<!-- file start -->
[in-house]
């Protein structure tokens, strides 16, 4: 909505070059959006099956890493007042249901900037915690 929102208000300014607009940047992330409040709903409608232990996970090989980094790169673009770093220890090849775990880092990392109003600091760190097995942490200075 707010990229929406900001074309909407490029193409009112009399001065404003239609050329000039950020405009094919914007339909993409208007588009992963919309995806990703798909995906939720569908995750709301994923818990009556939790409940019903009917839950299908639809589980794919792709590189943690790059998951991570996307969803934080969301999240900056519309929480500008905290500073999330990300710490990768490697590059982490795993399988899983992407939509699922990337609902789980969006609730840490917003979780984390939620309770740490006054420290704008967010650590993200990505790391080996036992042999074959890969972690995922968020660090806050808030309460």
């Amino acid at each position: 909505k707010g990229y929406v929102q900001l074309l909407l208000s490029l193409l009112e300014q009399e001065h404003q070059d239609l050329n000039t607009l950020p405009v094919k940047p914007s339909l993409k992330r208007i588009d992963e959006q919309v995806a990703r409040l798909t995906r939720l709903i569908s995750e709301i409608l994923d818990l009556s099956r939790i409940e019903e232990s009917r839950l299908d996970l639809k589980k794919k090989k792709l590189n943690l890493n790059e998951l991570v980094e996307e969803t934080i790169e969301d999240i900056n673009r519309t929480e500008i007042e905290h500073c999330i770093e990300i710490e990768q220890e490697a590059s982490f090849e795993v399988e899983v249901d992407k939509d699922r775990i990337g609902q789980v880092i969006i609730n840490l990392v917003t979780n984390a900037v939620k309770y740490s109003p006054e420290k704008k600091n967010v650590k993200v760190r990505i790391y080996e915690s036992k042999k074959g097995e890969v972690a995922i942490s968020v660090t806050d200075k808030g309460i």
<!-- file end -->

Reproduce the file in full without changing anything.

[in-house]
């Protein structure tokens, strides 16, 4: 909505070059959006099956890493007042249901900037915690 929102208000300014607009940047992330409040709903409608232990996970090989980094790169673009770093220890090849775990880092990392109003600091760190097995942490200075 707010990229929406900001074309909407490029193409009112009399001065404003239609050329000039950020405009094919914007339909993409208007588009992963919309995806990703798909995906939720569908995750709301994923818990009556939790409940019903009917839950299908639809589980794919792709590189943690790059998951991570996307969803934080969301999240900056519309929480500008905290500073999330990300710490990768490697590059982490795993399988899983992407939509699922990337609902789980969006609730840490917003979780984390939620309770740490006054420290704008967010650590993200990505790391080996036992042999074959890969972690995922968020660090806050808030309460």
């Amino acid at each position: 909505k707010g990229y929406v929102q900001l074309l909407l208000s490029l193409l009112e300014q009399e001065h404003q070059d239609l050329n000039t607009l950020p405009v094919k940047p914007s339909l993409k992330r208007i588009d992963e959006q919309v995806a990703r409040l798909t995906r939720l709903i569908s995750e709301i409608l994923d818990l009556s099956r939790i409940e019903e232990s009917r839950l299908d996970l639809k589980k794919k090989k792709l590189n943690l890493n790059e998951l991570v980094e996307e969803t934080i790169e969301d999240i900056n673009r519309t929480e500008i007042e905290h500073c999330i770093e990300i710490e990768q220890e490697a590059s982490f090849e795993v399988e899983v249901d992407k939509d699922r775990i990337g609902q789980v880092i969006i609730n840490l990392v917003t979780n984390a900037v939620k309770y740490s109003p006054e420290k704008k600091n967010v650590k993200v760190r990505i790391y080996e915690s036992k042999k074959g097995e890969v972690a995922i942490s968020v660090t806050d200075k808030g309460i």